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Makes much more sense than my theory Pete. I love looking at and running steam locomotive models and have read a fair bit about them but...they still are mystifyingly complex almost arcane pieces of machinery. I hadn't really thought about it much but was thinking they were mounted 90 degrees to each other [or is that what they mean by quartered?] more for a balance reason but obviously mounted any other way and about all your drive rods would do is make one big push...and get hung up there.
Diesels are a bit easier for me to fathom than steam engines. Basically just diesel powered generator & electric motors as opposed to complicated valve gearing, water and coal systems, miles of boiler tubing, pressure relief valve, superheaters, drive rods and pistons, etc., etc.. . Simple...and much more boring to look at.
 

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No different than a car engine, pistons do not all fire at the same time, they are spaced out and this gives smoother performance.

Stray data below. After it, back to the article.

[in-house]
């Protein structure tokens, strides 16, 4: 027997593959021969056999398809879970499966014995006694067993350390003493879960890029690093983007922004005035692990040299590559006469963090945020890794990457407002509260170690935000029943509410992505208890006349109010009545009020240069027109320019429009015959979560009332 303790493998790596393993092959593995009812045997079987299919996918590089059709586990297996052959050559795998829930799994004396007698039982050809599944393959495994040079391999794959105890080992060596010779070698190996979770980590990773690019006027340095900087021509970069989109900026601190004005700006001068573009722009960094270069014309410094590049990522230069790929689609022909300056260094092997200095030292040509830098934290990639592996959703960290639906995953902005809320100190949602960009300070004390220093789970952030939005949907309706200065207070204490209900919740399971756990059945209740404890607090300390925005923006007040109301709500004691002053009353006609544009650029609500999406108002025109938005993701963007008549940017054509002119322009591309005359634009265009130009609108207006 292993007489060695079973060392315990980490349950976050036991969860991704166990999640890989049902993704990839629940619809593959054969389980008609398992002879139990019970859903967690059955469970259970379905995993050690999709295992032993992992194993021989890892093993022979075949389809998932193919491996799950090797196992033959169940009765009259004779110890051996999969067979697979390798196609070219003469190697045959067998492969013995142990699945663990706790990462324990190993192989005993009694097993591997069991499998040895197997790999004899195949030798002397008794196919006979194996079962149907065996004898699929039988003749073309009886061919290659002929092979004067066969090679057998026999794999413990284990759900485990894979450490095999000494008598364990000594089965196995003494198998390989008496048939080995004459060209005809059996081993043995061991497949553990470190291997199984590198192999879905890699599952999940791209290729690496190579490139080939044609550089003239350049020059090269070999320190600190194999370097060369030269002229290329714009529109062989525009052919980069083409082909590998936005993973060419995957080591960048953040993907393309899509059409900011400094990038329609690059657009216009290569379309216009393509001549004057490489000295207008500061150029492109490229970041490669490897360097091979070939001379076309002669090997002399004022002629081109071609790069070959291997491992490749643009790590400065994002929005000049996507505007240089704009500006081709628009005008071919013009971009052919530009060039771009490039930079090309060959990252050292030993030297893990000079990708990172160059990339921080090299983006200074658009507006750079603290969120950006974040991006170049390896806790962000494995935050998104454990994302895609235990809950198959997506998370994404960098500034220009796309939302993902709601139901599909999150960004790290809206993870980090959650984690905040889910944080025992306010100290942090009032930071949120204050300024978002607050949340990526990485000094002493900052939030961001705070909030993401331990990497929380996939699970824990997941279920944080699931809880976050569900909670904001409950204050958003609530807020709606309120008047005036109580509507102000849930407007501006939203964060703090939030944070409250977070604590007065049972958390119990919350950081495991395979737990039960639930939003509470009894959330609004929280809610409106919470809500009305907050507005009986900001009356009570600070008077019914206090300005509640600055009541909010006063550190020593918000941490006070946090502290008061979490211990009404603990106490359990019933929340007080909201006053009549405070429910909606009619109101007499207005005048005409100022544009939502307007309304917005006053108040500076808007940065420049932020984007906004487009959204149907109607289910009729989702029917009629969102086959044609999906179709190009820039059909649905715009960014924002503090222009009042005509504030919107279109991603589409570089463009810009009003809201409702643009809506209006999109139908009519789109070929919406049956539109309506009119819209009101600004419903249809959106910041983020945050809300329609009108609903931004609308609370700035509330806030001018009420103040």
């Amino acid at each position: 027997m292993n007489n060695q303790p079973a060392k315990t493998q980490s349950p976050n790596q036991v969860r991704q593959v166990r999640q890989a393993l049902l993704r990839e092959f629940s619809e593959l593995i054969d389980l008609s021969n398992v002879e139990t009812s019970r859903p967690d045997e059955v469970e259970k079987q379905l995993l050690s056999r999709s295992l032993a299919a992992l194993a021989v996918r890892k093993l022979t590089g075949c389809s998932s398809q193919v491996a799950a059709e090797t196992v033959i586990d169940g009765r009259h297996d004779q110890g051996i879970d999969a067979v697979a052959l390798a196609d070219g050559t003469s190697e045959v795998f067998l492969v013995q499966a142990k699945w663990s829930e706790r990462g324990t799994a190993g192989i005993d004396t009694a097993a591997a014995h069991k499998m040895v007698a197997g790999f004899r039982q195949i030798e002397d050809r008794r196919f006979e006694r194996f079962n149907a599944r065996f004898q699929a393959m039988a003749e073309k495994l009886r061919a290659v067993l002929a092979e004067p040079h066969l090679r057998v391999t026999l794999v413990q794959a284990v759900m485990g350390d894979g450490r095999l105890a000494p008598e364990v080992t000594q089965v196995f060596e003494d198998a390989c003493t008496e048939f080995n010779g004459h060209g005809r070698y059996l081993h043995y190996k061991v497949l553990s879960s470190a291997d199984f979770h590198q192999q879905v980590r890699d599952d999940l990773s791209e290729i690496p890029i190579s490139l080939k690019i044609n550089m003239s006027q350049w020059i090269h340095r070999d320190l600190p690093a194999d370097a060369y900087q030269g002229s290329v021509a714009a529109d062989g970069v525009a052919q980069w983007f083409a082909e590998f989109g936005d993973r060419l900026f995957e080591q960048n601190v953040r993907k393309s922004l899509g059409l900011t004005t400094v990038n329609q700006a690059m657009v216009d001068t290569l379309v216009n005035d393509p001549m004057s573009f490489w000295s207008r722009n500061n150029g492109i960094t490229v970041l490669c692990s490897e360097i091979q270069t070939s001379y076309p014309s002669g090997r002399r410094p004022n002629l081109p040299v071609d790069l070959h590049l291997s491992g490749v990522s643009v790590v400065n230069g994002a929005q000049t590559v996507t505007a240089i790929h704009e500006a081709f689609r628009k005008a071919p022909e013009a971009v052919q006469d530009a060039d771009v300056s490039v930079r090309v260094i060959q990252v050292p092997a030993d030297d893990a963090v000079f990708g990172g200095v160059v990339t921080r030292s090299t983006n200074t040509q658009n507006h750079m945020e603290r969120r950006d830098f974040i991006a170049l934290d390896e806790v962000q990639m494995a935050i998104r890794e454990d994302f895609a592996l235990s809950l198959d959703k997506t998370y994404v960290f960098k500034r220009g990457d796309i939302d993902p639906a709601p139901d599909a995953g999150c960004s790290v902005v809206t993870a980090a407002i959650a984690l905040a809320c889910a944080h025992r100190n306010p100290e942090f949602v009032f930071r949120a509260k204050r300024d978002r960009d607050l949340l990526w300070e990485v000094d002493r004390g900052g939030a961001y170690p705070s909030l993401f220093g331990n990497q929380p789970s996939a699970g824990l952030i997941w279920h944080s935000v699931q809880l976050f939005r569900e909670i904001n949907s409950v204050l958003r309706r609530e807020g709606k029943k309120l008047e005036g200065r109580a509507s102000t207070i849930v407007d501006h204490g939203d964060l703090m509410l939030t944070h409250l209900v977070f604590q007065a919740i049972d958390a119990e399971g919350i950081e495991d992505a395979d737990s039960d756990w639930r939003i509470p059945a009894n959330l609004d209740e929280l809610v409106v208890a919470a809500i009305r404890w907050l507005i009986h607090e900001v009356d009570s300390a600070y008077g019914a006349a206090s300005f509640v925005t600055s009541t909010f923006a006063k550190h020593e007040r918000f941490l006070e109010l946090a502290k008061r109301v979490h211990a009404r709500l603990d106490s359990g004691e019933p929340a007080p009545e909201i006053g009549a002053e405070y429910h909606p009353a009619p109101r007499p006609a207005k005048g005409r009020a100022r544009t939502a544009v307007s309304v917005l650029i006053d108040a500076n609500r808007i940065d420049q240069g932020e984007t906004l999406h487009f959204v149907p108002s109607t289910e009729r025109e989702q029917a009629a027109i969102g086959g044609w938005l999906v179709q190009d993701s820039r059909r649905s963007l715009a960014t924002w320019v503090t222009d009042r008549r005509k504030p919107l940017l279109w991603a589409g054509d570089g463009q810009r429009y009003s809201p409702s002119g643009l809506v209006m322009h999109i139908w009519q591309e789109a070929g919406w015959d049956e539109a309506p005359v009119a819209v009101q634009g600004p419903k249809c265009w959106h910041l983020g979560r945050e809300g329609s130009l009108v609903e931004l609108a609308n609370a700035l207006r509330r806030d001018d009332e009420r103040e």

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Discussion Starter #9
Hi again everyone, I tried out what Scott had to say and everything fell right into place! The wheels matched up, the rods are back on and the engine looks ( I say looks because I am still waiting for a broken part's glue to dry before I power the wheels) much better! Thank you Scott and Pete for your advice!
 

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I was just guessing that you might have inadvertently flipped one of the axles over from its original position which would've thrown everything all out of whack. Hope that solved it for you and that your Annie will be running like new again.

From my limited experience I think it's a good model locomotive and has been one of the least 'fiddly' engines I own, just put it on the track, throw the power to it, and it goes. I hope it serves you well.

S